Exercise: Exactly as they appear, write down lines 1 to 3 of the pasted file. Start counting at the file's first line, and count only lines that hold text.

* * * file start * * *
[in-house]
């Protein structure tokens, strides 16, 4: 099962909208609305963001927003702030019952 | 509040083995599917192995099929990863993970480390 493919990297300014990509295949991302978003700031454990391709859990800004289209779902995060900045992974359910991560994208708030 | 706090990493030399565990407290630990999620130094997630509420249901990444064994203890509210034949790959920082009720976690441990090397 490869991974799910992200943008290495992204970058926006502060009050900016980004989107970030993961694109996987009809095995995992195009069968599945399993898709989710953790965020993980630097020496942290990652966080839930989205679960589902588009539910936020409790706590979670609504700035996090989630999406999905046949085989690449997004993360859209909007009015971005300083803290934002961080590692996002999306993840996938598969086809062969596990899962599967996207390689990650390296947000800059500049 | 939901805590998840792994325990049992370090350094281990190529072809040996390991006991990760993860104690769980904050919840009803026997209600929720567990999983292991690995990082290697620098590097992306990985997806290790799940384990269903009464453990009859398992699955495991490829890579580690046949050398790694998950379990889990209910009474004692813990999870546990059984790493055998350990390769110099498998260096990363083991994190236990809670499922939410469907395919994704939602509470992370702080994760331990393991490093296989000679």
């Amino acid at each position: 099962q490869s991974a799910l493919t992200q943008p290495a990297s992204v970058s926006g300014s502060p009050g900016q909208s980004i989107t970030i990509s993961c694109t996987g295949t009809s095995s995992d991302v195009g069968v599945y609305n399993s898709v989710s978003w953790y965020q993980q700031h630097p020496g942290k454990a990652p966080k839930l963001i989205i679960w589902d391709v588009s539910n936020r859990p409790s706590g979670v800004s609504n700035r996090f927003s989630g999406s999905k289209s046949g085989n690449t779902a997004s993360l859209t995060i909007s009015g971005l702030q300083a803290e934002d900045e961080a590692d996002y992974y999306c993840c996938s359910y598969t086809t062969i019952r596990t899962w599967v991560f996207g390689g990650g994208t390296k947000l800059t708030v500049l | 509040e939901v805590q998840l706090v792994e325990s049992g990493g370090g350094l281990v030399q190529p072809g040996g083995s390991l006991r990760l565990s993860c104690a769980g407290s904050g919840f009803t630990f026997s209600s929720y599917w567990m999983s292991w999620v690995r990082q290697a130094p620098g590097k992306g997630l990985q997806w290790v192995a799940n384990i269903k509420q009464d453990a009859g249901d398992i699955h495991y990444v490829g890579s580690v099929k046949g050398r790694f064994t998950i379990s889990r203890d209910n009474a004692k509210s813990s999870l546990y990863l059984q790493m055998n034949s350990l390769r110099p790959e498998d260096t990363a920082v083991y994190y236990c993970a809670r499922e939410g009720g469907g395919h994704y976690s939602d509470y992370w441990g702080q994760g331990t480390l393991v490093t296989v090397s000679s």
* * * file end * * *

[in-house]
């Protein structure tokens, strides 16, 4: 099962909208609305963001927003702030019952 | 509040083995599917192995099929990863993970480390 493919990297300014990509295949991302978003700031454990391709859990800004289209779902995060900045992974359910991560994208708030 | 706090990493030399565990407290630990999620130094997630509420249901990444064994203890509210034949790959920082009720976690441990090397 490869991974799910992200943008290495992204970058926006502060009050900016980004989107970030993961694109996987009809095995995992195009069968599945399993898709989710953790965020993980630097020496942290990652966080839930989205679960589902588009539910936020409790706590979670609504700035996090989630999406999905046949085989690449997004993360859209909007009015971005300083803290934002961080590692996002999306993840996938598969086809062969596990899962599967996207390689990650390296947000800059500049 | 939901805590998840792994325990049992370090350094281990190529072809040996390991006991990760993860104690769980904050919840009803026997209600929720567990999983292991690995990082290697620098590097992306990985997806290790799940384990269903009464453990009859398992699955495991490829890579580690046949050398790694998950379990889990209910009474004692813990999870546990059984790493055998350990390769110099498998260096990363083991994190236990809670499922939410469907395919994704939602509470992370702080994760331990393991490093296989000679």
């Amino acid at each position: 099962q490869s991974a799910l493919t992200q943008p290495a990297s992204v970058s926006g300014s502060p009050g900016q909208s980004i989107t970030i990509s993961c694109t996987g295949t009809s095995s995992d991302v195009g069968v599945y609305n399993s898709v989710s978003w953790y965020q993980q700031h630097p020496g942290k454990a990652p966080k839930l963001i989205i679960w589902d391709v588009s539910n936020r859990p409790s706590g979670v800004s609504n700035r996090f927003s989630g999406s999905k289209s046949g085989n690449t779902a997004s993360l859209t995060i909007s009015g971005l702030q300083a803290e934002d900045e961080a590692d996002y992974y999306c993840c996938s359910y598969t086809t062969i019952r596990t899962w599967v991560f996207g390689g990650g994208t390296k947000l800059t708030v500049l | 509040e939901v805590q998840l706090v792994e325990s049992g990493g370090g350094l281990v030399q190529p072809g040996g083995s390991l006991r990760l565990s993860c104690a769980g407290s904050g919840f009803t630990f026997s209600s929720y599917w567990m999983s292991w999620v690995r990082q290697a130094p620098g590097k992306g997630l990985q997806w290790v192995a799940n384990i269903k509420q009464d453990a009859g249901d398992i699955h495991y990444v490829g890579s580690v099929k046949g050398r790694f064994t998950i379990s889990r203890d209910n009474a004692k509210s813990s999870l546990y990863l059984q790493m055998n034949s350990l390769r110099p790959e498998d260096t990363a920082v083991y994190y236990c993970a809670r499922e939410g009720g469907g395919h994704y976690s939602d509470y992370w441990g702080q994760g331990t480390l393991v490093t296989v090397s000679s």